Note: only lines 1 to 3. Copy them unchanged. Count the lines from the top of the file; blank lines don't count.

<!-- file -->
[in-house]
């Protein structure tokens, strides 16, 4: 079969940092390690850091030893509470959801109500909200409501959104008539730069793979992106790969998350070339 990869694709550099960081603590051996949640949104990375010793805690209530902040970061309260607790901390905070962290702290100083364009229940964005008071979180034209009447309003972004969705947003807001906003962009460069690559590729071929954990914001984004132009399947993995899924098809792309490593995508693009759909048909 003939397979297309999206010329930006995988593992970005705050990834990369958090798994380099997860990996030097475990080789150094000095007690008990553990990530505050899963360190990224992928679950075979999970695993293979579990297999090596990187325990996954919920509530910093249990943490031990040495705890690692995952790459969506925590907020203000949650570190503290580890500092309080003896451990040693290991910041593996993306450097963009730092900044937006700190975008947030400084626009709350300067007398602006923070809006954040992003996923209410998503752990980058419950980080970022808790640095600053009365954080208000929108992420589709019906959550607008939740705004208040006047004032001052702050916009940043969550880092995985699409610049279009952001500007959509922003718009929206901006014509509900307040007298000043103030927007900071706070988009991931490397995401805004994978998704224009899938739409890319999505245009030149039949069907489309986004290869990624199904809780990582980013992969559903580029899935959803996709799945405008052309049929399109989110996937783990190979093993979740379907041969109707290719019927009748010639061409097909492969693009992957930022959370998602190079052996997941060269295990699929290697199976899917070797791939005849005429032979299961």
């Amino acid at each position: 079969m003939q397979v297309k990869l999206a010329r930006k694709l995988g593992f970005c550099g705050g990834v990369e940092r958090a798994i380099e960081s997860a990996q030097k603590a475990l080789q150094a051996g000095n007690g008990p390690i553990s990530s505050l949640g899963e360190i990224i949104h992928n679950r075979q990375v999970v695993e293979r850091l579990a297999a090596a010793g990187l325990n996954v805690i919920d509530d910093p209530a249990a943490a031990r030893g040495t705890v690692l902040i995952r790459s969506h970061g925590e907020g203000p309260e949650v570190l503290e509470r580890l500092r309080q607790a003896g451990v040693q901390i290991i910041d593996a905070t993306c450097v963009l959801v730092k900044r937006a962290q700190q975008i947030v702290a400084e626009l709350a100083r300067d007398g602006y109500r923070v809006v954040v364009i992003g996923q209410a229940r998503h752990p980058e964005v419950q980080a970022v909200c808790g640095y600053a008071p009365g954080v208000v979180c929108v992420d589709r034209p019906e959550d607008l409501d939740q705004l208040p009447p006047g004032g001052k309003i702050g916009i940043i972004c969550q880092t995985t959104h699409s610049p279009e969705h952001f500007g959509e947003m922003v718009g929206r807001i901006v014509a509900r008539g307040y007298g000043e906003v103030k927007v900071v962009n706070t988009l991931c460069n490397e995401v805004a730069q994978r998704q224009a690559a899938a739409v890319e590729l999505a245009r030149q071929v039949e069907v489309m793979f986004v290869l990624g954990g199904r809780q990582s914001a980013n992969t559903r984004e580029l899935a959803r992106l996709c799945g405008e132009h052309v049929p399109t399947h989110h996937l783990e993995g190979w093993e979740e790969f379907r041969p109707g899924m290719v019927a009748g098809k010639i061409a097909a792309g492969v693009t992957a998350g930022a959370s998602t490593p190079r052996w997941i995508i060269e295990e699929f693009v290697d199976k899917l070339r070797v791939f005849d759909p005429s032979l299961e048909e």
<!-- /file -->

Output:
[in-house]
């Protein structure tokens, strides 16, 4: 079969940092390690850091030893509470959801109500909200409501959104008539730069793979992106790969998350070339 990869694709550099960081603590051996949640949104990375010793805690209530902040970061309260607790901390905070962290702290100083364009229940964005008071979180034209009447309003972004969705947003807001906003962009460069690559590729071929954990914001984004132009399947993995899924098809792309490593995508693009759909048909 003939397979297309999206010329930006995988593992970005705050990834990369958090798994380099997860990996030097475990080789150094000095007690008990553990990530505050899963360190990224992928679950075979999970695993293979579990297999090596990187325990996954919920509530910093249990943490031990040495705890690692995952790459969506925590907020203000949650570190503290580890500092309080003896451990040693290991910041593996993306450097963009730092900044937006700190975008947030400084626009709350300067007398602006923070809006954040992003996923209410998503752990980058419950980080970022808790640095600053009365954080208000929108992420589709019906959550607008939740705004208040006047004032001052702050916009940043969550880092995985699409610049279009952001500007959509922003718009929206901006014509509900307040007298000043103030927007900071706070988009991931490397995401805004994978998704224009899938739409890319999505245009030149039949069907489309986004290869990624199904809780990582980013992969559903580029899935959803996709799945405008052309049929399109989110996937783990190979093993979740379907041969109707290719019927009748010639061409097909492969693009992957930022959370998602190079052996997941060269295990699929290697199976899917070797791939005849005429032979299961």
């Amino acid at each position: 079969m003939q397979v297309k990869l999206a010329r930006k694709l995988g593992f970005c550099g705050g990834v990369e940092r958090a798994i380099e960081s997860a990996q030097k603590a475990l080789q150094a051996g000095n007690g008990p390690i553990s990530s505050l949640g899963e360190i990224i949104h992928n679950r075979q990375v999970v695993e293979r850091l579990a297999a090596a010793g990187l325990n996954v805690i919920d509530d910093p209530a249990a943490a031990r030893g040495t705890v690692l902040i995952r790459s969506h970061g925590e907020g203000p309260e949650v570190l503290e509470r580890l500092r309080q607790a003896g451990v040693q901390i290991i910041d593996a905070t993306c450097v963009l959801v730092k900044r937006a962290q700190q975008i947030v702290a400084e626009l709350a100083r300067d007398g602006y109500r923070v809006v954040v364009i992003g996923q209410a229940r998503h752990p980058e964005v419950q980080a970022v909200c808790g640095y600053a008071p009365g954080v208000v979180c929108v992420d589709r034209p019906e959550d607008l409501d939740q705004l208040p009447p006047g004032g001052k309003i702050g916009i940043i972004c969550q880092t995985t959104h699409s610049p279009e969705h952001f500007g959509e947003m922003v718009g929206r807001i901006v014509a509900r008539g307040y007298g000043e906003v103030k927007v900071v962009n706070t988009l991931c460069n490397e995401v805004a730069q994978r998704q224009a690559a899938a739409v890319e590729l999505a245009r030149q071929v039949e069907v489309m793979f986004v290869l990624g954990g199904r809780q990582s914001a980013n992969t559903r984004e580029l899935a959803r992106l996709c799945g405008e132009h052309v049929p399109t399947h989110h996937l783990e993995g190979w093993e979740e790969f379907r041969p109707g899924m290719v019927a009748g098809k010639i061409a097909a792309g492969v693009t992957a998350g930022a959370s998602t490593p190079r052996w997941i995508i060269e295990e699929f693009v290697d199976k899917l070339r070797v791939f005849d759909p005429s032979l299961e048909e």